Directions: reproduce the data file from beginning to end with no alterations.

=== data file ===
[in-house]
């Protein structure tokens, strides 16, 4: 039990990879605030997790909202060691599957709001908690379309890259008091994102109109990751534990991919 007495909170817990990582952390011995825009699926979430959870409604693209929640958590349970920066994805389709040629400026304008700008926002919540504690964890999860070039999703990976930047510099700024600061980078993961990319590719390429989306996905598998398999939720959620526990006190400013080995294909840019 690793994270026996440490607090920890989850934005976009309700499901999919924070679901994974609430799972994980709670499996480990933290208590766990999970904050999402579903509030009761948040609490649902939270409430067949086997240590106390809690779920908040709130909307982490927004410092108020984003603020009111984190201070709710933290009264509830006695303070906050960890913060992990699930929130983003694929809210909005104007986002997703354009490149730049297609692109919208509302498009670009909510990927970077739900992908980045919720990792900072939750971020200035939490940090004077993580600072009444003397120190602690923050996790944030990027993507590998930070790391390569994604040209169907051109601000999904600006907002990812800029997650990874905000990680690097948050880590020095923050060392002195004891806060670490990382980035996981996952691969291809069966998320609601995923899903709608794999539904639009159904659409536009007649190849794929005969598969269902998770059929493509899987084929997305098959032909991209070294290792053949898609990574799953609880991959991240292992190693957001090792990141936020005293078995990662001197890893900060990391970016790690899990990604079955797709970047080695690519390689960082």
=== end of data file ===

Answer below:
[in-house]
């Protein structure tokens, strides 16, 4: 039990990879605030997790909202060691599957709001908690379309890259008091994102109109990751534990991919 007495909170817990990582952390011995825009699926979430959870409604693209929640958590349970920066994805389709040629400026304008700008926002919540504690964890999860070039999703990976930047510099700024600061980078993961990319590719390429989306996905598998398999939720959620526990006190400013080995294909840019 690793994270026996440490607090920890989850934005976009309700499901999919924070679901994974609430799972994980709670499996480990933290208590766990999970904050999402579903509030009761948040609490649902939270409430067949086997240590106390809690779920908040709130909307982490927004410092108020984003603020009111984190201070709710933290009264509830006695303070906050960890913060992990699930929130983003694929809210909005104007986002997703354009490149730049297609692109919208509302498009670009909510990927970077739900992908980045919720990792900072939750971020200035939490940090004077993580600072009444003397120190602690923050996790944030990027993507590998930070790391390569994604040209169907051109601000999904600006907002990812800029997650990874905000990680690097948050880590020095923050060392002195004891806060670490990382980035996981996952691969291809069966998320609601995923899903709608794999539904639009159904659409536009007649190849794929005969598969269902998770059929493509899987084929997305098959032909991209070294290792053949898609990574799953609880991959991240292992190693957001090792990141936020005293078995990662001197890893900060990391970016790690899990990604079955797709970047080695690519390689960082």